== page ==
The March 2014 edition of Technical Services Law Librarian is now available and it is packed full of information and updates.  Lia Contursi explains the new KIA-KIX classification.  Anne Myers, the new Acquisitions Columnist, discusses issues to consider when purchasing electronic resources.  Robert Bratton discusses the RDA update regarding treaties.  And, Maxine Wright provides some insight on forming a preservation plan in your library.  There is also reprint of an interview with Joe Janes about his book Library 2020: Today’s Leading Visionaries Describe Tomorrow’s Library.  And, that’s just the tip of the iceberg!      

Posted By Kristen Moore at 4/7/2014 11:56:42 AM  2 Comments
4/6/2014 6:18:03 PM

Book Review. The Governance and Regulation of International Finance.

Miller, Geoffrey P. & Cafaggi, Fabrizio. The Governance and Regulation of International Finance. Cheltenham, UK: Edward Elgar, 2013. 211p. ISBN: 978-0857939470 (hardcover) £63 (publisher's price) $104.50 (Amazon price) Also available electronically in the ElgarOnline.com Law Subject Collection. E-ISBN: 978-0857939487.

                In The Governance and Regulation of International Finance, Miller and Cafaggi assess the tradeoffs involved in systems of public regulation (rules set by government and enforced by state action) and private regulation (rules written by industry and enforced by private actors), and various mixes of the two, in the financial arena. Their analysis takes the 2008-09 financial crisis into account.

                The book is one of four in publisher Edward Elgar's Private Regulation series (link last accessed April 6, 2014). The other books in the series cover private regulation of advertising and food safety; private regulation of corporations and securities; and mechanisms of enforcement of private regulation.

                The book contains six chapters, averaging 28 pages of text and 3.5 pages of references each. The chapters are well-summarized in the introduction and have outline-style headings that allow effective skimming. The chapter topics are well-chosen in that there is little overlap between them; however, they are more like selected journal articles rather than an integrated or comprehensive overview of the field of international finance regulation.

                Chapter 1 focuses on three types of private regulation in the United States (management-based regulation, private standard-setting bodies, and private litigation) as they affect financial firms with cross-border operations. Chapter 2 discusses the regulation of credit default swaps before and after 2008, especially the changing role of the International Swaps and Derivatives Association (ISDA). Chapter 3 analyzes regulatory schemes affecting microfinance institutions. Chapter 4 discusses global payment systems, comparing and contrasting the International Payments Framework (IPF) and Single Euro Payments Area (SEPA). Chapter 5 concerns the International Accounting Standards Board's (IASB's) legitimacy and accountability. Chapter 6 deals with the interplay between the public and private components of banking regulation affecting regulatory capital, specifically relating to the Internal Ratings Based Approach (IRB) to credit risk and the Advanced Measurement Approach (AMA) to operational risk under the Basel regime.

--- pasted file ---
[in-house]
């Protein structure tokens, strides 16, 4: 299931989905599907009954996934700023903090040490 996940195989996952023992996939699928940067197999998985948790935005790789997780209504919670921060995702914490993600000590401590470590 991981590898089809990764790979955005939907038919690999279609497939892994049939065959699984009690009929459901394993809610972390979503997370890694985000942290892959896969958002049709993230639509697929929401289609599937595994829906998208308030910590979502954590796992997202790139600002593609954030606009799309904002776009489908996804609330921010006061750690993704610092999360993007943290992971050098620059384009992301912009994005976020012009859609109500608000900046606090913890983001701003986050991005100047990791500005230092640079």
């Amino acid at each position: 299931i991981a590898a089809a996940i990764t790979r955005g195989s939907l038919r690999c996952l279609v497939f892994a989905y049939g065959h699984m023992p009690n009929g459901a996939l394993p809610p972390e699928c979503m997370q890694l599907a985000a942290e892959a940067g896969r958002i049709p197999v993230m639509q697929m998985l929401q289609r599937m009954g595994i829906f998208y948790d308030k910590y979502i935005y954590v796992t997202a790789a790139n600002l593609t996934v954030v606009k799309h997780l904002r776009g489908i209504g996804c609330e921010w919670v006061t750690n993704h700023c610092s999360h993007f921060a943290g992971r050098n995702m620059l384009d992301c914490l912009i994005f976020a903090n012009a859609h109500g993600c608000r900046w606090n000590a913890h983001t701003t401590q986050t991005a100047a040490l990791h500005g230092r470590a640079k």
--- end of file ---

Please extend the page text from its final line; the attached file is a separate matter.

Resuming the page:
The text of each chapter generally offers a brief overview of how current regulatory systems came about, high-level analysis of how well they are working, and a short list of areas for improvement. Only chapters 3 and 4 contain more than a passing mention of specific countries or regions outside the United States and European Union. There are a few paragraphs about microfinance in India and South Africa, and about accounting standards in Brazil.

                Citations to other scholarly analyses are adequate to support the authors' academic discussions of broad policy goals. There are few quantitative tables and not many references to primary sources of law. There is no glossary and little detail in the text about how financial systems work in practice; some familiarity with international finance is presumed.

                The index is not very thorough. For example, the roles of Chief Compliance Officer and Chief Risk Officer are discussed in depth on pages 15-17. Neither term appears in the index. The Securities and Exchange Commission (SEC) is mentioned several times in the text (for example on pages 23, 25, 158, 160, 194, and 205), but does not appear in the index.

Recommended for:

  • academic law libraries, if faculty research interests include international finance
  • special libraries supporting government entities or financial industry stakeholders involved in setting regulatory policy
Reviewed by: Eve Ross, 2014. Master of Library and Information Science candidate, University of South Carolina School of Library and Information Science, Columbia, South Carolina. rossea@email.sc.edu

Posted By Eve Ross at 4/6/2014 6:18:03 PM  0 Comments